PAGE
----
U.S. Release Date:
November 7, 2003
Distributor: New Line
Director: Jon Favreau
Producer: Shauna Robertson
Composer: John Debney
Cast: Will Ferrell, James Caan, Edward Asner, Mary Steenburgen, Zooey Deschanel, Peter Dinklage, Andy Richter, Jon Favreau
Running Time: 1 hour and 35 minutes
MPAA Rating: PG (for some mild rude humor and language)
Buoyed by Will Ferrell's maniacal performance as a human who has been raised by Christmas elves, Elf is both a raucous, surreal comedy and a rather sweet redemptive Christmas story about a misfit who learns how to fit into his world, while remaining true to himself.
Ably directed by Jon Faverau (who has a cameo as a pediatrician) and written by David Berenbaum, Elf is able to walk the fine line between satire, gross-out comedy and sweetness all the while not running out of steam. Except for a finale that's a little bit much, the movie is pitch perfect throughout.
Giving a nod to the old Rankin-Bass stop-animation Christmas specials that should be littering the airwaves anytime now, Elf opens with narrator Papa Elf (Bob Newhart at his understated best), who clues us in on the elf universe and how a human, Buddy, came to be an inhabitant at the North Pole. The sequences at Santa's workshop are just plain weird, but in a fascinatingly goofy sort of way. When Buddy, who is a bit of a bust when it comes to being a Christmas elf (a scene with him as a toy tester is almost worth the price of the ticket alone), discovers he is really a human, he sets off through the seven levels of the candy cane forest and across the swirling gumdrop sea until he makes it to New York to be reunited with his long-lost human father (James Caan). That he's in time for Christmas makes the elf-suited Buddy both joyous and helps him blend in to the scenery.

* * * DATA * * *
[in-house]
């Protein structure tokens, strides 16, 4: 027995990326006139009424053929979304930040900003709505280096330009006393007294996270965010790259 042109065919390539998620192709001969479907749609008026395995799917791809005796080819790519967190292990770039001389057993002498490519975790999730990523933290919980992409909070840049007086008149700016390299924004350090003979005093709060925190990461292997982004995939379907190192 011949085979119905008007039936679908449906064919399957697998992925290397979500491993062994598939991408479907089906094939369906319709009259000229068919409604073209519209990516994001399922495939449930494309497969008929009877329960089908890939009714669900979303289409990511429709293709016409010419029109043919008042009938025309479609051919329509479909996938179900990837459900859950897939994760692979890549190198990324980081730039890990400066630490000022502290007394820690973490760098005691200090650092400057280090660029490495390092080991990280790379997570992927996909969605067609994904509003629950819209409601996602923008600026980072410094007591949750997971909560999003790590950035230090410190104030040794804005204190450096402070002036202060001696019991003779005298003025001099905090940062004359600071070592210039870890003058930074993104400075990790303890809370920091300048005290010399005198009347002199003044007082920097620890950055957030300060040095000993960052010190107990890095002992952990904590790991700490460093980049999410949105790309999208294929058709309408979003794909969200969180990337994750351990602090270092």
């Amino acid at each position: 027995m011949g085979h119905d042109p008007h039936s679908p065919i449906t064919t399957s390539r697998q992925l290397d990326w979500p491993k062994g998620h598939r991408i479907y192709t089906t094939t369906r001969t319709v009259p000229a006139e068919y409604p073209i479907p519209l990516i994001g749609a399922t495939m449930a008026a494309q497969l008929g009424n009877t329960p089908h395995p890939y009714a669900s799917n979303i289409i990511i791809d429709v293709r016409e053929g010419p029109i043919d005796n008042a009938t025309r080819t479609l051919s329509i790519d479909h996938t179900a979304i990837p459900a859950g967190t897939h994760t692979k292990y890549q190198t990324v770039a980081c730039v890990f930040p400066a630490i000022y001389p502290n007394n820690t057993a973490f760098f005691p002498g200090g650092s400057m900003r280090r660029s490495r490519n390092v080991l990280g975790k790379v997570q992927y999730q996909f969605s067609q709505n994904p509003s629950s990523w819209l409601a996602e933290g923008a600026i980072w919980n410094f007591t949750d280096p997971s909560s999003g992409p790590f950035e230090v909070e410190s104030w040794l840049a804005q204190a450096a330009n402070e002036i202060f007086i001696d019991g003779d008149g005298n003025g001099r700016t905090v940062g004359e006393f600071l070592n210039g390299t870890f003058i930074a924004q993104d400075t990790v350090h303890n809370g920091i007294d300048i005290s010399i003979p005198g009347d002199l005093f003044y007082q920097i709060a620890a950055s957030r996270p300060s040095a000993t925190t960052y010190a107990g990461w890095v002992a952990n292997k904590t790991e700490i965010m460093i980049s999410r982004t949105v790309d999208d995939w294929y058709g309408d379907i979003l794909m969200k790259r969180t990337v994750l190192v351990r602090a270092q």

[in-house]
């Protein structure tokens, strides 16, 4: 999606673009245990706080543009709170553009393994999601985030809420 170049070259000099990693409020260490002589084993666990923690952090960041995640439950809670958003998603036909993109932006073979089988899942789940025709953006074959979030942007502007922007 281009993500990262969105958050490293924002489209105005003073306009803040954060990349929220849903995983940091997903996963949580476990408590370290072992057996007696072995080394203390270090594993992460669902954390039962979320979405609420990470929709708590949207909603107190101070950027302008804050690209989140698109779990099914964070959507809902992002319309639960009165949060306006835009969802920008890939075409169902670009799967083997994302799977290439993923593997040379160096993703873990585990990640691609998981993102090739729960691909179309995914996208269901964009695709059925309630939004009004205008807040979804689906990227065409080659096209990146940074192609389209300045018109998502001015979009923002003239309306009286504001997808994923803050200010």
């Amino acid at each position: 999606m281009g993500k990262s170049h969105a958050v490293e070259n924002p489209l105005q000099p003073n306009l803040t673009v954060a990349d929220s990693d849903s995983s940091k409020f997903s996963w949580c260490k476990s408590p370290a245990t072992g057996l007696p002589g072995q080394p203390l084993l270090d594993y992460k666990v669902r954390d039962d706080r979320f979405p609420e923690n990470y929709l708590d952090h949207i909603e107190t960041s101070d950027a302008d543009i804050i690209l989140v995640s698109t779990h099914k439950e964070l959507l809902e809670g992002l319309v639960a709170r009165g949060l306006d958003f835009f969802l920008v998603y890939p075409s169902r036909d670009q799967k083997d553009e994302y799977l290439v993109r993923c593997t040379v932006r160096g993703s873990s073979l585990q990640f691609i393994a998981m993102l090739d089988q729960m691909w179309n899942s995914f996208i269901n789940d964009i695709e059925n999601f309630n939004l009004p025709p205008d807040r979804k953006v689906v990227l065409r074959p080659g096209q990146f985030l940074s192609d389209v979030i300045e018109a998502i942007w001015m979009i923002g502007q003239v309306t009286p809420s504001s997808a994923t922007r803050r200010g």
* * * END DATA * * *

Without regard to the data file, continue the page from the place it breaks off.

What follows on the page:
The culture clash of elf-world meeting human-world is fodder for most of the jokes in the movie. But if the movie was just concerned chiefly with the culture clash, it wouldn't work. It's also, at root, about the Christmas spirit, that sort of wide-eyed, golly-gee approach to life that keeps Buddy going 365 days a year. He's a goof both as a human and elf, but he has a good spirit that wins everyone over from Santa (Ed Asner) to crusty mailroom attendants.
There are a few minor problems with the script. Caan's transformation from "naughty" businessman to good father needed a bit more screen time, and Buddy's sweet romance with Jovie (Zooey Deschanel) also could have done with five or ten minutes extra as well. But Farrell's performance is astounding, namely because it should have been just plain annoying, but he plays Buddy with such heart and innocence that even if you wanted to dislike him, you couldn't. To its credit, there are no weepy, obligatory scenes discussing the meaning of Christmas or why Buddy is both a good elf and a good sonówe see it happenówhich is a relief, particularly because this genre usually falls back on the old chestnut of the violin-laden speech.
If you're looking for a good holiday movie this season and want a nice laugh and even a point or two to ponder during the hustle and bustle of the coming weeks, Elf is the flick for you.
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